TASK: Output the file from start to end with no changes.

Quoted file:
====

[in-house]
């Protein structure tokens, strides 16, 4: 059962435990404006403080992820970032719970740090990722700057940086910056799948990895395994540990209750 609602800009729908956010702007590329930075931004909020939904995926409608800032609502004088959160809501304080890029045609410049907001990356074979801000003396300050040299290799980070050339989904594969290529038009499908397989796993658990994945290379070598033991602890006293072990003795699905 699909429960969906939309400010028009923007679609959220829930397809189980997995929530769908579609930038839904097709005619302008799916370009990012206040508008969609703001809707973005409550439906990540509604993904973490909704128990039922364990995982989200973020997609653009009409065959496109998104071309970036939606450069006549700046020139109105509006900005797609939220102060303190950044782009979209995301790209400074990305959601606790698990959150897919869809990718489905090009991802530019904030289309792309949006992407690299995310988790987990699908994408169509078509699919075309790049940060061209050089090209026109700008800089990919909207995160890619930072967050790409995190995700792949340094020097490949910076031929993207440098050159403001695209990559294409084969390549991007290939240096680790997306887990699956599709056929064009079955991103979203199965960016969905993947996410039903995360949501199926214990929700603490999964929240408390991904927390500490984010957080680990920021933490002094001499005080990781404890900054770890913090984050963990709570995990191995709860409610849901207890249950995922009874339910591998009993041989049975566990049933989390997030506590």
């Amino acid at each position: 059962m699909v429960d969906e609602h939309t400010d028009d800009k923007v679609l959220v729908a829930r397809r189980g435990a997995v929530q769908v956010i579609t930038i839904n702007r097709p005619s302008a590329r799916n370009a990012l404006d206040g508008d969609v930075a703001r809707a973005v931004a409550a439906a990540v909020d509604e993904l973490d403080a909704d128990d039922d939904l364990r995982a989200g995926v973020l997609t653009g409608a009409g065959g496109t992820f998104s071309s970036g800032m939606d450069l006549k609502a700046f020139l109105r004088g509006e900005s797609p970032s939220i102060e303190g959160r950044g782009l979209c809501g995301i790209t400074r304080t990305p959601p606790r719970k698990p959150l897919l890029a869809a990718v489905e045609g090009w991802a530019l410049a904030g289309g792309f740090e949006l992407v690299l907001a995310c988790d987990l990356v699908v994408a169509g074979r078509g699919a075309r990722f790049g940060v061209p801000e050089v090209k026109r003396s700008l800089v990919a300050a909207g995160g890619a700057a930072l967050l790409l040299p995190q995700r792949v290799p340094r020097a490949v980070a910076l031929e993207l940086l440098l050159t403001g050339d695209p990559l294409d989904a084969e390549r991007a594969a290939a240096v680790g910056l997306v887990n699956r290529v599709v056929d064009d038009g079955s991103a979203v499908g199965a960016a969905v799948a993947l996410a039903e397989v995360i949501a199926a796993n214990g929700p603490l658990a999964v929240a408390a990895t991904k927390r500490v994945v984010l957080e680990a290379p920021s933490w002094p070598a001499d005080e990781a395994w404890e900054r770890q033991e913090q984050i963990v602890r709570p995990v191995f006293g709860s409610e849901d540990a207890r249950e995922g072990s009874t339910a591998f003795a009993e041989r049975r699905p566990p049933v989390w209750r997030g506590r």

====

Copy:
[in-house]
């Protein structure tokens, strides 16, 4: 059962435990404006403080992820970032719970740090990722700057940086910056799948990895395994540990209750 609602800009729908956010702007590329930075931004909020939904995926409608800032609502004088959160809501304080890029045609410049907001990356074979801000003396300050040299290799980070050339989904594969290529038009499908397989796993658990994945290379070598033991602890006293072990003795699905 699909429960969906939309400010028009923007679609959220829930397809189980997995929530769908579609930038839904097709005619302008799916370009990012206040508008969609703001809707973005409550439906990540509604993904973490909704128990039922364990995982989200973020997609653009009409065959496109998104071309970036939606450069006549700046020139109105509006900005797609939220102060303190950044782009979209995301790209400074990305959601606790698990959150897919869809990718489905090009991802530019904030289309792309949006992407690299995310988790987990699908994408169509078509699919075309790049940060061209050089090209026109700008800089990919909207995160890619930072967050790409995190995700792949340094020097490949910076031929993207440098050159403001695209990559294409084969390549991007290939240096680790997306887990699956599709056929064009079955991103979203199965960016969905993947996410039903995360949501199926214990929700603490999964929240408390991904927390500490984010957080680990920021933490002094001499005080990781404890900054770890913090984050963990709570995990191995709860409610849901207890249950995922009874339910591998009993041989049975566990049933989390997030506590």
């Amino acid at each position: 059962m699909v429960d969906e609602h939309t400010d028009d800009k923007v679609l959220v729908a829930r397809r189980g435990a997995v929530q769908v956010i579609t930038i839904n702007r097709p005619s302008a590329r799916n370009a990012l404006d206040g508008d969609v930075a703001r809707a973005v931004a409550a439906a990540v909020d509604e993904l973490d403080a909704d128990d039922d939904l364990r995982a989200g995926v973020l997609t653009g409608a009409g065959g496109t992820f998104s071309s970036g800032m939606d450069l006549k609502a700046f020139l109105r004088g509006e900005s797609p970032s939220i102060e303190g959160r950044g782009l979209c809501g995301i790209t400074r304080t990305p959601p606790r719970k698990p959150l897919l890029a869809a990718v489905e045609g090009w991802a530019l410049a904030g289309g792309f740090e949006l992407v690299l907001a995310c988790d987990l990356v699908v994408a169509g074979r078509g699919a075309r990722f790049g940060v061209p801000e050089v090209k026109r003396s700008l800089v990919a300050a909207g995160g890619a700057a930072l967050l790409l040299p995190q995700r792949v290799p340094r020097a490949v980070a910076l031929e993207l940086l440098l050159t403001g050339d695209p990559l294409d989904a084969e390549r991007a594969a290939a240096v680790g910056l997306v887990n699956r290529v599709v056929d064009d038009g079955s991103a979203v499908g199965a960016a969905v799948a993947l996410a039903e397989v995360i949501a199926a796993n214990g929700p603490l658990a999964v929240a408390a990895t991904k927390r500490v994945v984010l957080e680990a290379p920021s933490w002094p070598a001499d005080e990781a395994w404890e900054r770890q033991e913090q984050i963990v602890r709570p995990v191995f006293g709860s409610e849901d540990a207890r249950e995922g072990s009874t339910a591998f003795a009993e041989r049975r699905p566990p049933v989390w209750r997030g506590r």